The placebo pills actually serve no medical purpose. Those who developed the first birth control pills in the 1950s proposed that a few days of withdrawal bleeding each month would make the new pills seem more “natural.” Some women still prefer to have these days that mimic a “normal” menstrual period, and some appreciate having evidence that they are not pregnant. But the pill provides equally effective birth control without the placebos and withdrawal days.
Menstrual Suppression: How it Works
Today women can avoid withdrawal bleeding by choosing a pill that provides either an extended cycle or continuous dosing. An extended cycle product typically contains 84 active pills and 7 placebos. The user can expect 4 episodes of withdrawal bleeding per year. Continuous dosing means that, regardless of which brand or pill pack is chosen, the user takes no placebo pills. (Placebo pills are discarded). The goal of continuous dosing is to eliminate withdrawal bleeding.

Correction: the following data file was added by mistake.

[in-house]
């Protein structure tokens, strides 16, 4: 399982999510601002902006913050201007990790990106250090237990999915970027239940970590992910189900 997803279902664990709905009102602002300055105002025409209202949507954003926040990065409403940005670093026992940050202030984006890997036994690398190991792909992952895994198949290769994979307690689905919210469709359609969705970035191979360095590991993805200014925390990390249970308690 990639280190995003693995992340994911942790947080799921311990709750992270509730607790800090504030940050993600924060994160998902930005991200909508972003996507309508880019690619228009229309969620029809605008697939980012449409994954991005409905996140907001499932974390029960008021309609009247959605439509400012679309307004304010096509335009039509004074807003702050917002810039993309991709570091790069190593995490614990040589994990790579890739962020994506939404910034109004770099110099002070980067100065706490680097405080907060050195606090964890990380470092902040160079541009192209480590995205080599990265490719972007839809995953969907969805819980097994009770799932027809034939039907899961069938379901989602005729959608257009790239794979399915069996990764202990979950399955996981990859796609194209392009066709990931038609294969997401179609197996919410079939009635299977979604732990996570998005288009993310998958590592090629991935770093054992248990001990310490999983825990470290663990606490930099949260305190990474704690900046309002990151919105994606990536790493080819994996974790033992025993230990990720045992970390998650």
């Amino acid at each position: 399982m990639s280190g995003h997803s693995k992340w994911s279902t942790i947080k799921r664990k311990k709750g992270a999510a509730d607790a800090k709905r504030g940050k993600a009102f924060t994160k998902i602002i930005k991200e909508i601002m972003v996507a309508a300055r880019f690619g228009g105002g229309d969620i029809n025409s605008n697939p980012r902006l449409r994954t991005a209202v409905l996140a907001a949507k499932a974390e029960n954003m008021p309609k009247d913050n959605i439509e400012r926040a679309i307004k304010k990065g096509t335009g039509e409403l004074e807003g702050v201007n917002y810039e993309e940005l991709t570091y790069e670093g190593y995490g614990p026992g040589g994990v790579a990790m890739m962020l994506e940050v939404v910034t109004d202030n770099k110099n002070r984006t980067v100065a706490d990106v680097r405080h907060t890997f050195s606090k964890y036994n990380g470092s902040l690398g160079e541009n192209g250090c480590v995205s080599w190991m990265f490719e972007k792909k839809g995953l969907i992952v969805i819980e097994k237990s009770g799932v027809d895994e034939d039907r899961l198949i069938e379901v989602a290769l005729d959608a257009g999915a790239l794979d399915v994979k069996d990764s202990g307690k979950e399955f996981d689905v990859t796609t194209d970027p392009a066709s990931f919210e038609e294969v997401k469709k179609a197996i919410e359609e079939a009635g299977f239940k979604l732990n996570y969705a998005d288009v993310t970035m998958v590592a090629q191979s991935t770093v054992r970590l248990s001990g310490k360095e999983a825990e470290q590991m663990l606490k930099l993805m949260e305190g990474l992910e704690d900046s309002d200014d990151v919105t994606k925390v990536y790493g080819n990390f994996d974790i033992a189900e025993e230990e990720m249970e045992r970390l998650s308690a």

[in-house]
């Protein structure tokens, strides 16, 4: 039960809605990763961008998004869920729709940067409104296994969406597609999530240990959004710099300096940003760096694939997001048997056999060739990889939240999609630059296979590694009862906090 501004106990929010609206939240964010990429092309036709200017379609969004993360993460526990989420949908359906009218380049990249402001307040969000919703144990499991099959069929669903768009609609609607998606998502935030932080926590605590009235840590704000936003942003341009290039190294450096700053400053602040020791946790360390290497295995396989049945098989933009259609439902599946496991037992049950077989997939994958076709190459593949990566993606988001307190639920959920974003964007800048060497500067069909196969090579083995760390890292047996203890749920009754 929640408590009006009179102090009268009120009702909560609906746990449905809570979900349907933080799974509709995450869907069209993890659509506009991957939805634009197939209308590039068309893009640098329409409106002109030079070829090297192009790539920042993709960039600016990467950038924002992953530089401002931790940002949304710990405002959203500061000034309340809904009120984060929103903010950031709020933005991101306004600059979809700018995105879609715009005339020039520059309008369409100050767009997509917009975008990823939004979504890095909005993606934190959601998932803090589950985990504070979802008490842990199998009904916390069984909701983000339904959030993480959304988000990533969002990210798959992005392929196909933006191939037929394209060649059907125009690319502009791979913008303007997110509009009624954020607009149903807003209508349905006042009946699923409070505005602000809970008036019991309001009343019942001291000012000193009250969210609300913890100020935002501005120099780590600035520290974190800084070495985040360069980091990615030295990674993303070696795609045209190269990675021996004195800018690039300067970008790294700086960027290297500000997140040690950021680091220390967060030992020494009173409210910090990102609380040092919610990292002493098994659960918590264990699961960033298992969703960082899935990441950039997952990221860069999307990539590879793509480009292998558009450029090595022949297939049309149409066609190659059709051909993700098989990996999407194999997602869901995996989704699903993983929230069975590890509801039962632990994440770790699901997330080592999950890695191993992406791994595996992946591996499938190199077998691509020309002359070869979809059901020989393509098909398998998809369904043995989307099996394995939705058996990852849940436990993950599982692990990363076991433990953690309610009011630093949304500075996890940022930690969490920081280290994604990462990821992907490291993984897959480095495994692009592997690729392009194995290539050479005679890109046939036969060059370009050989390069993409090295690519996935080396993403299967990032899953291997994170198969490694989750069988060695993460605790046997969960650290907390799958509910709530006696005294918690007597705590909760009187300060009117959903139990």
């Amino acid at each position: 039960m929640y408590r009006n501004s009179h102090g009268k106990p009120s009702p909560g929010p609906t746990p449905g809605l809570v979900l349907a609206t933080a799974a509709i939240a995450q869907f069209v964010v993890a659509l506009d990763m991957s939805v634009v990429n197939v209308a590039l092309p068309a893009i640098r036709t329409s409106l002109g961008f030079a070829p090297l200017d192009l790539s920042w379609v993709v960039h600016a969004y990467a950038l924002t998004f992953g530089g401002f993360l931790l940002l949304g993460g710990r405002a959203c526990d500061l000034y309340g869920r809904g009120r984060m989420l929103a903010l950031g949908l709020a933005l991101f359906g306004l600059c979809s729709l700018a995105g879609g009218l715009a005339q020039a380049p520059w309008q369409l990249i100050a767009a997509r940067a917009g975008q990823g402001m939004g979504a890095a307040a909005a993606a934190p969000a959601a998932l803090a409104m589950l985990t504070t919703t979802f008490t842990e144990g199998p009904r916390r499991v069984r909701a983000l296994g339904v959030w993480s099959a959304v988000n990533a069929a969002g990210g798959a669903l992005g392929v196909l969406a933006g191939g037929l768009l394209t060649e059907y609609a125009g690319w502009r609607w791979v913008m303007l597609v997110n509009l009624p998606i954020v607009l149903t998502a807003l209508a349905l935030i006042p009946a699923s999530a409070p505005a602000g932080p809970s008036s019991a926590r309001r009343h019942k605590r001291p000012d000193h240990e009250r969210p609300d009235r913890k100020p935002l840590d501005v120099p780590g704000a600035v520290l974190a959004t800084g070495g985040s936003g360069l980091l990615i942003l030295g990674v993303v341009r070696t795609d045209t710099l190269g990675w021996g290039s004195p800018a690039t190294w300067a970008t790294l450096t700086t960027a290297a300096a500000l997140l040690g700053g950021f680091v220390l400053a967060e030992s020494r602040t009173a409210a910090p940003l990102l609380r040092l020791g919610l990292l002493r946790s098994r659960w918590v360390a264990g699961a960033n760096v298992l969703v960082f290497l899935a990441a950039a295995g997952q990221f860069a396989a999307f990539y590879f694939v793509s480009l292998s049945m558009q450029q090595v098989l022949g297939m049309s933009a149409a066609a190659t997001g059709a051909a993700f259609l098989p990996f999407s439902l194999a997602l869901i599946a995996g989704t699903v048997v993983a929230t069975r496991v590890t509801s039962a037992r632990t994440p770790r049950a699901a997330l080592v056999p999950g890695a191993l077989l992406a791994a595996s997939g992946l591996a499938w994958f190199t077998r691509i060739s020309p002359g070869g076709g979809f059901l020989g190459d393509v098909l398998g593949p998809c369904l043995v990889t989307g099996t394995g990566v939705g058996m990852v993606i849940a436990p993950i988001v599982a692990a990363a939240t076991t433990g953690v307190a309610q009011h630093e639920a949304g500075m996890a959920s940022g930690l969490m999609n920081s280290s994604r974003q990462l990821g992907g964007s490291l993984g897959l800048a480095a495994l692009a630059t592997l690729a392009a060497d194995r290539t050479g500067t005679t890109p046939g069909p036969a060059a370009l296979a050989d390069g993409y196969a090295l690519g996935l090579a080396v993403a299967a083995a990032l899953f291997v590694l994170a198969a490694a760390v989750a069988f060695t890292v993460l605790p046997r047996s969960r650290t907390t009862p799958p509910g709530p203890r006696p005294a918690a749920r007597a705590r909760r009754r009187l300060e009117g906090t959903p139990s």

Women appreciate the obvious practical benefits of menstrual suppression, but they also want to know that it is a safe option. Menstrual suppression does not interfere with future fertility. When birth control pills or other hormonal treatment is discontinued, your previous menstrual pattern will generally return within about three months. Another form of birth control should be started immediately, however, if pregnancy is not desired. I reassure my patients that avoiding a period does not interfere with their health. It does not increase a woman’s cancer risk. Hormonal birth control is not recommended for individuals with certain health conditions. When I advise patients about these options, we also discuss their individual risk factors.